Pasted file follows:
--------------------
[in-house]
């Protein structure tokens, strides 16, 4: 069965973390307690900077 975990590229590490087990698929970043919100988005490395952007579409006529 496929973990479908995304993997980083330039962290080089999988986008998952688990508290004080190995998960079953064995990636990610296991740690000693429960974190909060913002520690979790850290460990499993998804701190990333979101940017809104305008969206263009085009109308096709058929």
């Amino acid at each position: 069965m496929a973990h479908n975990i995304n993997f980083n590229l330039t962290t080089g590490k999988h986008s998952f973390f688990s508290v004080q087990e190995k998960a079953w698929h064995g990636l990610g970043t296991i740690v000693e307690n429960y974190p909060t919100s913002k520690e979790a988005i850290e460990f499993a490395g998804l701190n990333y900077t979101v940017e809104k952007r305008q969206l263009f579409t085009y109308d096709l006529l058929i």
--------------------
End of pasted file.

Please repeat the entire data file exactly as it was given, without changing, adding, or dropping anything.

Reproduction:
[in-house]
């Protein structure tokens, strides 16, 4: 069965973390307690900077 975990590229590490087990698929970043919100988005490395952007579409006529 496929973990479908995304993997980083330039962290080089999988986008998952688990508290004080190995998960079953064995990636990610296991740690000693429960974190909060913002520690979790850290460990499993998804701190990333979101940017809104305008969206263009085009109308096709058929």
């Amino acid at each position: 069965m496929a973990h479908n975990i995304n993997f980083n590229l330039t962290t080089g590490k999988h986008s998952f973390f688990s508290v004080q087990e190995k998960a079953w698929h064995g990636l990610g970043t296991i740690v000693e307690n429960y974190p909060t919100s913002k520690e979790a988005i850290e460990f499993a490395g998804l701190n990333y900077t979101v940017e809104k952007r305008q969206l263009f579409t085009y109308d096709l006529l058929i």